Sunday, January 21, 2018

Book Review: "Why We Can't Wait" by Martin Luther King, Jr.

Why We Can't WaitWhy We Can't Wait by Martin Luther King Jr.

Powerful.

I’m glad to read Dr. King’s thoughts in his own words. I’ve settled too long for secondary sources.

This book tells the story of the Civil Rights Movement, especially the events of the year 1963. It centers on the events in Birmingham and includes King’s “Letter from a Birmingham Jail.” King explains what their aims were, what philosophy guided them, what tactics of direct action through nonviolence they employed, and what the results were. He does a masterful job of carrying the reader along, reasonably dealing with the objections that naturally arise, and persuading, always persuading.

I struggled as I read it to know what I would have done if I had lived in those days and in those places. My best guess (and maybe I still give myself too much credit) is that I would have been a passive bystander, sympathetic but too hesitant to be of much good. King speaks directly to folks like that, and I found myself looking at my shoes, shuffling around, trying not to be ashamed.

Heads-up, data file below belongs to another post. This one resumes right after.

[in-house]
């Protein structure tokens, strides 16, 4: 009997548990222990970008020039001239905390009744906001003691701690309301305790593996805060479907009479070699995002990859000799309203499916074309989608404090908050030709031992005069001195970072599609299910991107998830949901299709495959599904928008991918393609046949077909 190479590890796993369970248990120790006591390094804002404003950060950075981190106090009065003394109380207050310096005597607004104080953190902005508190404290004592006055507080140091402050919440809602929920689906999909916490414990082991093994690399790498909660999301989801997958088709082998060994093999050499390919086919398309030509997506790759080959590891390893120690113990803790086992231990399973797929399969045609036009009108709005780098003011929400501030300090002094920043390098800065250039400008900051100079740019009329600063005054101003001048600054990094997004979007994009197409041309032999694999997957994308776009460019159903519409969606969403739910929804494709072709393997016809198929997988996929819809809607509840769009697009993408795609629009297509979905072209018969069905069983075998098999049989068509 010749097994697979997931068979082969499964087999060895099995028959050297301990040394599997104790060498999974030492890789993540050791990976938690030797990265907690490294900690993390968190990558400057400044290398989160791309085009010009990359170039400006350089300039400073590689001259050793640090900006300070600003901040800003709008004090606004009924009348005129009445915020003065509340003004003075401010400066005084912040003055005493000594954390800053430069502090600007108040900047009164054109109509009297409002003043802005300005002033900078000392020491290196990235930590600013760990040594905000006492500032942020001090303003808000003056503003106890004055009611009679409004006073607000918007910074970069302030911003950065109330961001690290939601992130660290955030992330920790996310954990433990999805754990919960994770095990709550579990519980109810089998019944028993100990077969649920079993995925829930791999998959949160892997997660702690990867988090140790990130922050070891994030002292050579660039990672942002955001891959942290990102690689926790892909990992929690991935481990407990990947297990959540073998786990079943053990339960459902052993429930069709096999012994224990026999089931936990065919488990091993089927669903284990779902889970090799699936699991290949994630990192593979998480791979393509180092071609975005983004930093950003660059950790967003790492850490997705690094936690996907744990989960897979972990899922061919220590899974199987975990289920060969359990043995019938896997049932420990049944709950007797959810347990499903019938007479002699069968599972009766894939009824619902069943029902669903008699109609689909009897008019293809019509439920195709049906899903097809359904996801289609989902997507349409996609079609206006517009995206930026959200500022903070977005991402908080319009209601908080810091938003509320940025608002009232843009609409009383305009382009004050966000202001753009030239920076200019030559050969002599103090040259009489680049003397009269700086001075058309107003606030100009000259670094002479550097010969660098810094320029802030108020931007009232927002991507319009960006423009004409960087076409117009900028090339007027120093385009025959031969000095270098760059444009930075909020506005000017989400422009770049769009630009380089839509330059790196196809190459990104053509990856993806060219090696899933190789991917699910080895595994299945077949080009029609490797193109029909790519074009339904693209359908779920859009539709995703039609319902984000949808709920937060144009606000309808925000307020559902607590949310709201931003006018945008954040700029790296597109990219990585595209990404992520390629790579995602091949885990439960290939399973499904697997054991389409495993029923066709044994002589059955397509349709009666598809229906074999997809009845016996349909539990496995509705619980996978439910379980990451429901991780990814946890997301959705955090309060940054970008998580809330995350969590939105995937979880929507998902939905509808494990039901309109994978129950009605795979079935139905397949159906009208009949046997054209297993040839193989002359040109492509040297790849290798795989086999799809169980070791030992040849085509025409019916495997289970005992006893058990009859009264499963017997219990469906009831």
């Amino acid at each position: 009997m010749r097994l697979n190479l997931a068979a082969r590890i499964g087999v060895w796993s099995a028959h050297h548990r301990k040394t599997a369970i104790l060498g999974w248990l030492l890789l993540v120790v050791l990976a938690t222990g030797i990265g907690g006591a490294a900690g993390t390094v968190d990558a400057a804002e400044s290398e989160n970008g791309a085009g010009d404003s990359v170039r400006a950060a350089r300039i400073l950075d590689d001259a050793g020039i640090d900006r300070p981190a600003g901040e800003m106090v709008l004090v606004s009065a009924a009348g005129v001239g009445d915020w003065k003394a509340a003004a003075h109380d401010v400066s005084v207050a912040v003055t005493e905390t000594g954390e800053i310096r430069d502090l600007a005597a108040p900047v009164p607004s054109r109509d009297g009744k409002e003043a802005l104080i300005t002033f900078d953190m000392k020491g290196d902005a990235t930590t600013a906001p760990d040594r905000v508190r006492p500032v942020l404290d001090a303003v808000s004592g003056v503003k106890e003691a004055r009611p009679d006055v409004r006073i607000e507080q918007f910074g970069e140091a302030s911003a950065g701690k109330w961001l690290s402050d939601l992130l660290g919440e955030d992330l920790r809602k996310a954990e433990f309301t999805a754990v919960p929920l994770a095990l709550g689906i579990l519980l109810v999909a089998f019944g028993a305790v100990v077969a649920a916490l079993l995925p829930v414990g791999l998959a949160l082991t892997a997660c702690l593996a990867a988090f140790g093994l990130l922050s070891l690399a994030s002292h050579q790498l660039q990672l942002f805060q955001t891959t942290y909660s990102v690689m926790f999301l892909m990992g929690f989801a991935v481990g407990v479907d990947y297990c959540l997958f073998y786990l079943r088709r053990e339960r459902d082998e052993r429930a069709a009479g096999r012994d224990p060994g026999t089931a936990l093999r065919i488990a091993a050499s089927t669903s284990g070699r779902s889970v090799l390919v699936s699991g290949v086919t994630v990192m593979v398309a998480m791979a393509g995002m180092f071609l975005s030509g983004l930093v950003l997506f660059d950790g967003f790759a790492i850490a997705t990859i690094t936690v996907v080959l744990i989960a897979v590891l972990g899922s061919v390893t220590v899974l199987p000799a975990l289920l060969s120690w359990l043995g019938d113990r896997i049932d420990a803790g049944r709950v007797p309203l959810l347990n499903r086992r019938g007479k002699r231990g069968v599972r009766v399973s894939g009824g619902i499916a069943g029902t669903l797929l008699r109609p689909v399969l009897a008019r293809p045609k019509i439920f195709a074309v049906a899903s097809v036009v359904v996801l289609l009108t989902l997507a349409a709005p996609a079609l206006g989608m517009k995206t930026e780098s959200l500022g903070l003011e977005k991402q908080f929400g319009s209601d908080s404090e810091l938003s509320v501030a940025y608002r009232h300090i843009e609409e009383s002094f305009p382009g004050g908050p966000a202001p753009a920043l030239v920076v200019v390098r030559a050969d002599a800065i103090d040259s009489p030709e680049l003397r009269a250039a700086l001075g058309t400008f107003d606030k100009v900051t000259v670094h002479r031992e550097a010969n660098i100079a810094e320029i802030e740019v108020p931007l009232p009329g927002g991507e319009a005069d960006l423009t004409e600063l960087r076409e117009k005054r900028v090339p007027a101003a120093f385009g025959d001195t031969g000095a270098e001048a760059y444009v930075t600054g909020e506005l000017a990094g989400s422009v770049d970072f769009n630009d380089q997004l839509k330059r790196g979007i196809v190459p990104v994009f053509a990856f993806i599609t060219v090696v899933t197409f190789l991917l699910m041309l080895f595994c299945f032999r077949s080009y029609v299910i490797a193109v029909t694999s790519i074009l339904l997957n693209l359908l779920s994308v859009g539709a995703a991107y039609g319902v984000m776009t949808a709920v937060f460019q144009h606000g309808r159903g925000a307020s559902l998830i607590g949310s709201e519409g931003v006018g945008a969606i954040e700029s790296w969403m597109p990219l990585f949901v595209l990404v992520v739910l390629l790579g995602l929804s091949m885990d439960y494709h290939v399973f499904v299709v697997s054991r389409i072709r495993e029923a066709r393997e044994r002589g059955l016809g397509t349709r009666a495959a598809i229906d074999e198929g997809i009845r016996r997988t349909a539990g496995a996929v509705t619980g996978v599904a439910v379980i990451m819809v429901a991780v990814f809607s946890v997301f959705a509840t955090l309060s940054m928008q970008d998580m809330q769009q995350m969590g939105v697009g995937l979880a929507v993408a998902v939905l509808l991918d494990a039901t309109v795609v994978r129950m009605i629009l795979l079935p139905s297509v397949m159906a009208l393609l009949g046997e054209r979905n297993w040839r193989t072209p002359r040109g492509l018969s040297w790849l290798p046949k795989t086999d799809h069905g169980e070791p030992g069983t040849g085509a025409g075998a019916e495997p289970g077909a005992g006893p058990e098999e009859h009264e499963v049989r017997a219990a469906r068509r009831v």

The book ends with King’s evaluation of what still needed to change and what it might cost in the days to come. His talk of assassinations seems almost prophetic given the events of 1968.

I found the book inspiring, challenging, insightful, and helpful. It doesn’t present a plan for racial harmony for the particular problems of 2018, but it shows what can be done if people rise up for freedom and justice for all.

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